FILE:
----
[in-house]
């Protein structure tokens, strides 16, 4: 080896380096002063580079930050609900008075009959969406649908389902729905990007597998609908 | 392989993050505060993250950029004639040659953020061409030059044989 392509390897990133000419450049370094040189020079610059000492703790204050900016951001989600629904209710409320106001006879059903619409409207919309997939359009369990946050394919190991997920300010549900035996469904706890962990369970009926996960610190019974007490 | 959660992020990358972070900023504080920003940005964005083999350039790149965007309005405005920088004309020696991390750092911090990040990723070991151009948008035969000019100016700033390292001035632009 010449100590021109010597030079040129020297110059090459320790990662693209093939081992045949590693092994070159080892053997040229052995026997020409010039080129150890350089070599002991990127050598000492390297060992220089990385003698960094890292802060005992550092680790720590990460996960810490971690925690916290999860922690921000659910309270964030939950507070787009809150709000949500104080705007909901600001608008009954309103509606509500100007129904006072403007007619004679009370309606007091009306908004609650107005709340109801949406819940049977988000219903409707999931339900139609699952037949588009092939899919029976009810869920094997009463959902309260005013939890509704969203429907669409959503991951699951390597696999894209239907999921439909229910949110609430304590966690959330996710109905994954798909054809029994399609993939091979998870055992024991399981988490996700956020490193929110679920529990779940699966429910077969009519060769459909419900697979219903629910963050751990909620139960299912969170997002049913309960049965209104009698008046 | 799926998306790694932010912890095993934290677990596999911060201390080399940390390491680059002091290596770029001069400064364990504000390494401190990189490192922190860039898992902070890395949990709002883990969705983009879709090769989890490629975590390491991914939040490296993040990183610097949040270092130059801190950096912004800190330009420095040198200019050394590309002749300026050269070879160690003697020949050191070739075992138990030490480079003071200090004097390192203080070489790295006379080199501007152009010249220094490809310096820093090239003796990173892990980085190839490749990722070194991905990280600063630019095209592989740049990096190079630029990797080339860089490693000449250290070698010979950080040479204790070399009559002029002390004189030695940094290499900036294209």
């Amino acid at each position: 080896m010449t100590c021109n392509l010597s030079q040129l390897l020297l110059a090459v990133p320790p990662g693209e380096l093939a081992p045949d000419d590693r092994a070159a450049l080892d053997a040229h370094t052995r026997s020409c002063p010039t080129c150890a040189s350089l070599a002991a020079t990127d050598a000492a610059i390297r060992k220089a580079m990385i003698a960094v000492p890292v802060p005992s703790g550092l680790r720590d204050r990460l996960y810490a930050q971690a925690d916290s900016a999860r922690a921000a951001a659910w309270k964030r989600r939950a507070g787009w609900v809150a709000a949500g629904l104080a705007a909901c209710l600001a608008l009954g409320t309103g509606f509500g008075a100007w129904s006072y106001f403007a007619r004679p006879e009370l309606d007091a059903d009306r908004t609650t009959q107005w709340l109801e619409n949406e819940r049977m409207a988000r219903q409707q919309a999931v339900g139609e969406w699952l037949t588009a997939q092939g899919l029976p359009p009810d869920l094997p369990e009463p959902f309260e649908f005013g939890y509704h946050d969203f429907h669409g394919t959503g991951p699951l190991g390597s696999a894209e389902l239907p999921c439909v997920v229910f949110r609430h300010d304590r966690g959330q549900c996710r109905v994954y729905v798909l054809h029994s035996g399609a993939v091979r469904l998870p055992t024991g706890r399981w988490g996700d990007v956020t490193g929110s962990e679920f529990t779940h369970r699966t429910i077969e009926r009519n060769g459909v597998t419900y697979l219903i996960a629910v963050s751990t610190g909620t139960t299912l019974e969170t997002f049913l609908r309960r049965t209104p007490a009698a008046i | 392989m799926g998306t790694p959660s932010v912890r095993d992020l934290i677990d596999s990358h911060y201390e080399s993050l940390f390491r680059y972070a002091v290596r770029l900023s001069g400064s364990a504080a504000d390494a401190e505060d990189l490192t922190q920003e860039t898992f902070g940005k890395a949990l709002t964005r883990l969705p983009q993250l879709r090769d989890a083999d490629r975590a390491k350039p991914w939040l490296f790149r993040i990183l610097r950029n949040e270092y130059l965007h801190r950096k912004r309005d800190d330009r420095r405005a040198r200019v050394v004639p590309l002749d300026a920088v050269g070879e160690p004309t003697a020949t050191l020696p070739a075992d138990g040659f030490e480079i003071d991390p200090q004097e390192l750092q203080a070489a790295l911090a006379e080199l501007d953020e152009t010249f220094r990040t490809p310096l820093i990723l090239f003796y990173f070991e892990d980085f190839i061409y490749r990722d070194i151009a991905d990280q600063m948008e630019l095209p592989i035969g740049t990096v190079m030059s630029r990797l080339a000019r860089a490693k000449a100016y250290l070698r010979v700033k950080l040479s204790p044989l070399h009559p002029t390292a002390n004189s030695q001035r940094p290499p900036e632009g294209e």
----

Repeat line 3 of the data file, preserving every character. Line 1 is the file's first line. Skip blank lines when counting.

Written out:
């Amino acid at each position: 080896m010449t100590c021109n392509l010597s030079q040129l390897l020297l110059a090459v990133p320790p990662g693209e380096l093939a081992p045949d000419d590693r092994a070159a450049l080892d053997a040229h370094t052995r026997s020409c002063p010039t080129c150890a040189s350089l070599a002991a020079t990127d050598a000492a610059i390297r060992k220089a580079m990385i003698a960094v000492p890292v802060p005992s703790g550092l680790r720590d204050r990460l996960y810490a930050q971690a925690d916290s900016a999860r922690a921000a951001a659910w309270k964030r989600r939950a507070g787009w609900v809150a709000a949500g629904l104080a705007a909901c209710l600001a608008l009954g409320t309103g509606f509500g008075a100007w129904s006072y106001f403007a007619r004679p006879e009370l309606d007091a059903d009306r908004t609650t009959q107005w709340l109801e619409n949406e819940r049977m409207a988000r219903q409707q919309a999931v339900g139609e969406w699952l037949t588009a997939q092939g899919l029976p359009p009810d869920l094997p369990e009463p959902f309260e649908f005013g939890y509704h946050d969203f429907h669409g394919t959503g991951p699951l190991g390597s696999a894209e389902l239907p999921c439909v997920v229910f949110r609430h300010d304590r966690g959330q549900c996710r109905v994954y729905v798909l054809h029994s035996g399609a993939v091979r469904l998870p055992t024991g706890r399981w988490g996700d990007v956020t490193g929110s962990e679920f529990t779940h369970r699966t429910i077969e009926r009519n060769g459909v597998t419900y697979l219903i996960a629910v963050s751990t610190g909620t139960t299912l019974e969170t997002f049913l609908r309960r049965t209104p007490a009698a008046i | 392989m799926g998306t790694p959660s932010v912890r095993d992020l934290i677990d596999s990358h911060y201390e080399s993050l940390f390491r680059y972070a002091v290596r770029l900023s001069g400064s364990a504080a504000d390494a401190e505060d990189l490192t922190q920003e860039t898992f902070g940005k890395a949990l709002t964005r883990l969705p983009q993250l879709r090769d989890a083999d490629r975590a390491k350039p991914w939040l490296f790149r993040i990183l610097r950029n949040e270092y130059l965007h801190r950096k912004r309005d800190d330009r420095r405005a040198r200019v050394v004639p590309l002749d300026a920088v050269g070879e160690p004309t003697a020949t050191l020696p070739a075992d138990g040659f030490e480079i003071d991390p200090q004097e390192l750092q203080a070489a790295l911090a006379e080199l501007d953020e152009t010249f220094r990040t490809p310096l820093i990723l090239f003796y990173f070991e892990d980085f190839i061409y490749r990722d070194i151009a991905d990280q600063m948008e630019l095209p592989i035969g740049t990096v190079m030059s630029r990797l080339a000019r860089a490693k000449a100016y250290l070698r010979v700033k950080l040479s204790p044989l070399h009559p002029t390292a002390n004189s030695q001035r940094p290499p900036e632009g294209e």